There are some decent names on that list, but John Hadl was over the hill by 1975, Donovan McNabb added 629 rushing yards and 6 touchdowns, and Jay Cutler had the worst season of his career in '09. Jon Kitna had a long career, but his highly unproductive 2001 season has been outed on this blog before.
Looking at just young quarterbacks doesn't paint a prettier picture. Since the merger, 23 quarterbacks ages 22 through 24 ranked in the top five in pass attempts. Among that group, Bradford's 12th place ranking in passing yards is the second worst:
|QB||year||team||age||att||pyd||att rk||pyd rk|
It's easy to look at Rick Mirer right now and assume that Sam Bradford isn't anything like him. But after the 1993 season, Rick Mirer had set the "true" rookie passing yardage record. His 2,833 passing yards were the most by any rookie in NFL history, excluding Jim Kelly (who had played professionally in the USFL for two season) and Warren Moon (who had played professionally in the CFL for six seasons).
I know what you're thinking. Chase, are you seriously trying to compare Sam Bradford to Rick Mirer? If I am, I'm only doing so because Peter King paved the way. Here's what Peter King had to say about Mirer at the tail end of the '93 season:
Very quietly, kid quarterback Rick Mirer grew up in his first season in Seattle. Mirer became the first quarterback since the Bills' Joe Ferguson in 1973 to start every game of his rookie season. He broke virtually every record for a rookie quarterback, including attempts (486), completions (274) and yards (2,833). One of the reasons Mirer succeeded was that he tried not to think of himself as a rookie. Last Saturday, before facing the Chiefs in Kansas City, he was watching a TV promo touting his matchup with Montana and was asked if he felt a little overwhelmed at being billed beside the great veteran. "I'm not in too much awe of my situation," Mirer said. "I can't be in awe of Joe because then I'll always be the kid. It's like this: I don't want to be judged against the other rookies. I want to be judged against every other quarterback, because that's what I am."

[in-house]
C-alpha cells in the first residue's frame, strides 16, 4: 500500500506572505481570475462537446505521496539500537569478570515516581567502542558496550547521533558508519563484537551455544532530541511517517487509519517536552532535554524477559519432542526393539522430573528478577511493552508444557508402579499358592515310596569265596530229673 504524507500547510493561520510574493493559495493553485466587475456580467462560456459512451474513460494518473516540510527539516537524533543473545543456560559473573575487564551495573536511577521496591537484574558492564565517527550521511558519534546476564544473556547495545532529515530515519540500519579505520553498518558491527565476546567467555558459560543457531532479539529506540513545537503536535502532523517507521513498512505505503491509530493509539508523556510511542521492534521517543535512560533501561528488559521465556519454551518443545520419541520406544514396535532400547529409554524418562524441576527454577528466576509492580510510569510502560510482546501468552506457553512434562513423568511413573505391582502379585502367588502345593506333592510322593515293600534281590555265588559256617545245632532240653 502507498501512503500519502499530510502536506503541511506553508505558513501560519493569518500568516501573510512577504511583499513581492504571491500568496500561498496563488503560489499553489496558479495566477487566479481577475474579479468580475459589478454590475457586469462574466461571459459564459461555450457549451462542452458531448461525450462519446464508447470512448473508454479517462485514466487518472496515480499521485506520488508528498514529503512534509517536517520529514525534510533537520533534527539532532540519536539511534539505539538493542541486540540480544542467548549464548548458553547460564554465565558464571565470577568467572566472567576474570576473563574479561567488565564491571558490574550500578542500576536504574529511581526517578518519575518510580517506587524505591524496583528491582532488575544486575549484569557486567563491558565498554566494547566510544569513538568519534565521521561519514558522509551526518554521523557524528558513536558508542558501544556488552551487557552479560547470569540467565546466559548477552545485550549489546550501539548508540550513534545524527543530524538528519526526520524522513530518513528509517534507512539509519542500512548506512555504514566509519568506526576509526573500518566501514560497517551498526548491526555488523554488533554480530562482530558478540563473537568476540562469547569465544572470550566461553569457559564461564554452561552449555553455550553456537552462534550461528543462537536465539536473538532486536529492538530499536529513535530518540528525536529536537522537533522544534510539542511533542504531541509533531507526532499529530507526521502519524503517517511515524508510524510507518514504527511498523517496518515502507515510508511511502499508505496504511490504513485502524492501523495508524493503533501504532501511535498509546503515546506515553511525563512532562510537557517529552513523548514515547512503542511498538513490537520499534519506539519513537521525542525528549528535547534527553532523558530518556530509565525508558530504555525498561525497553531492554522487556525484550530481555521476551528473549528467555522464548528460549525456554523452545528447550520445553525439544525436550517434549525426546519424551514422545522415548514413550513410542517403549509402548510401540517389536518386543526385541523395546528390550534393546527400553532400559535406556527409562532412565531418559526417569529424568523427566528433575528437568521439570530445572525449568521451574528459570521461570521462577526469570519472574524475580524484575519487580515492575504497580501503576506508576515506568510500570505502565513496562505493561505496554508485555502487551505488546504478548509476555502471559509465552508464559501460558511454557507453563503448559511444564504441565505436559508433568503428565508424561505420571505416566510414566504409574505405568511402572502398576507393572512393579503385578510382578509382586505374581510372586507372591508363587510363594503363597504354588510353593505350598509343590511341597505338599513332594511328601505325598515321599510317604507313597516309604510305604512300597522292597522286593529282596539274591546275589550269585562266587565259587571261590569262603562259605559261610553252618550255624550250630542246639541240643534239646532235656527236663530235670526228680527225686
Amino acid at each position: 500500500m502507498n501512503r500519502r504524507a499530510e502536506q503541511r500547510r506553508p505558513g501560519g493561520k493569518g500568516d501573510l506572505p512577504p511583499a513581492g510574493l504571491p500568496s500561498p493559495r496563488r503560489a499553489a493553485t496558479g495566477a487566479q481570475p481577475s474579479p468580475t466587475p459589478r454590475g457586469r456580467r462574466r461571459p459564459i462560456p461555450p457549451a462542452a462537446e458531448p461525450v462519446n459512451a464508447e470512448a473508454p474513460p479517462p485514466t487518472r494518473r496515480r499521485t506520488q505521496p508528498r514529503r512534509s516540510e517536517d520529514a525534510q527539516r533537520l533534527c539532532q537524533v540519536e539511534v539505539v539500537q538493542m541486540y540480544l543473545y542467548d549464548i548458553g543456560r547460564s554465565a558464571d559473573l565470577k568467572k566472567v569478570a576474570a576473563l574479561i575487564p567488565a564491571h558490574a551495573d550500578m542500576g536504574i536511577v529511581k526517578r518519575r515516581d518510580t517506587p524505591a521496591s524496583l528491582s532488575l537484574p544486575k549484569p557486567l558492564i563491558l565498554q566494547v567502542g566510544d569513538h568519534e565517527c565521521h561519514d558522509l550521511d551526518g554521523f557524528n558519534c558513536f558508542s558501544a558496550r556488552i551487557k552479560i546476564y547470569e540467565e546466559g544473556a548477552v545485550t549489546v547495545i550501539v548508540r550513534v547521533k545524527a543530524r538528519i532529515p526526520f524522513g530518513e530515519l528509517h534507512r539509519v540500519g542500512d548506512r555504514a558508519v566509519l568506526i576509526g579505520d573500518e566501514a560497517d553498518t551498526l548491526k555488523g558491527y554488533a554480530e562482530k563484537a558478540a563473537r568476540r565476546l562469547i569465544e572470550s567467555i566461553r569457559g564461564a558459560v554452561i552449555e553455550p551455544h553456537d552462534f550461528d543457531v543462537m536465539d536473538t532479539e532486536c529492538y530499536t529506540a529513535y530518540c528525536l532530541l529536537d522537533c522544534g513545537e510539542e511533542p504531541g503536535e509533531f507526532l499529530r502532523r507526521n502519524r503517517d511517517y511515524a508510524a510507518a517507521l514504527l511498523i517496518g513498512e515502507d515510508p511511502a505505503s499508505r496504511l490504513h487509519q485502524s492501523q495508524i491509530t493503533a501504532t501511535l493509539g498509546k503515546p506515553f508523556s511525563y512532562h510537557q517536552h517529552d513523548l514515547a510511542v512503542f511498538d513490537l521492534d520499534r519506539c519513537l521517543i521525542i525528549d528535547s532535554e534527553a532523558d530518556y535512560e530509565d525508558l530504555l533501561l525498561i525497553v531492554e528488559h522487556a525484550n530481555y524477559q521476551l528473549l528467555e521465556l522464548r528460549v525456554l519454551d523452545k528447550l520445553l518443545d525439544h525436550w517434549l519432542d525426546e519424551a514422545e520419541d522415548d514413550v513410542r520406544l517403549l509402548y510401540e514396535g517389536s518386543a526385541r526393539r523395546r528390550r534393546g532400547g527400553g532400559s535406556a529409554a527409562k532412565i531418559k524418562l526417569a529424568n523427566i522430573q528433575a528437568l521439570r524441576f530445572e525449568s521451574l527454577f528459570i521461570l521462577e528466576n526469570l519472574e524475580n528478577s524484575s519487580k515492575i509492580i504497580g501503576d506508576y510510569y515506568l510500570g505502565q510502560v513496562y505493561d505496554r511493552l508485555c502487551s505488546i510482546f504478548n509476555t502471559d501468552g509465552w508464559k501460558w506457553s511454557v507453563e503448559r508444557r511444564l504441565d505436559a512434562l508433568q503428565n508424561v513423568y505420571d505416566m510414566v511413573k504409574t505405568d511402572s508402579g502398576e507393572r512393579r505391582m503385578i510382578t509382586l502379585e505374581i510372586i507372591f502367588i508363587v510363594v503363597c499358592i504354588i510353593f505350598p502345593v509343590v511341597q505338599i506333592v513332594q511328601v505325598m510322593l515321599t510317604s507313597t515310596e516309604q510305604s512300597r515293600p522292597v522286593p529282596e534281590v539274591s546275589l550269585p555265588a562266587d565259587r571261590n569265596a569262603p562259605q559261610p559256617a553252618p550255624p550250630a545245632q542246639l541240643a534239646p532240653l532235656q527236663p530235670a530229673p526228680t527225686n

Here's King again in his NFL preview before the 1994 season:
[Seattle's] brightest spot — and the main reason the Seahawks might find themselves still alive in January — is quarterback, where Rick Mirer has shown poise beyond his years. "Besides being far along in the maturation process," coach Tom Flores says of Mirer, "he has a burning desire to succeed that you rarely see in any player. You can't create it. I don't know where it came from, but I just know Rick has it." If Mirer falters or is injured, look for Seattle to fall well behind the pack.
Here's what King said about Bradford in November:
St. Louis quarterback Sam Bradford may be on his way to being voted the unanimous NFL Offensive Rookie of the Year, a rarity when fractious sportswriters vote for awards. That's because he's been one of the best quarterbacks in football -- not just one of the best rookie quarterbacks -- since the middle of October.
And it's not just King, of course. Steve Hymon wrote at the end of the '93 season that "Quarterback Rick Mirer is the no-brainer for the AFC Rookie of the Year award. Mirer has been particularly adept at learning Seattle's offensive schemes and reading coverages—for instance, he completed 50% of his passes out of the shotgun after the Seahawks added that formation six weeks ago." I'll spare his name, but here's a former player saying that Mirer looks like the next Joe Montana.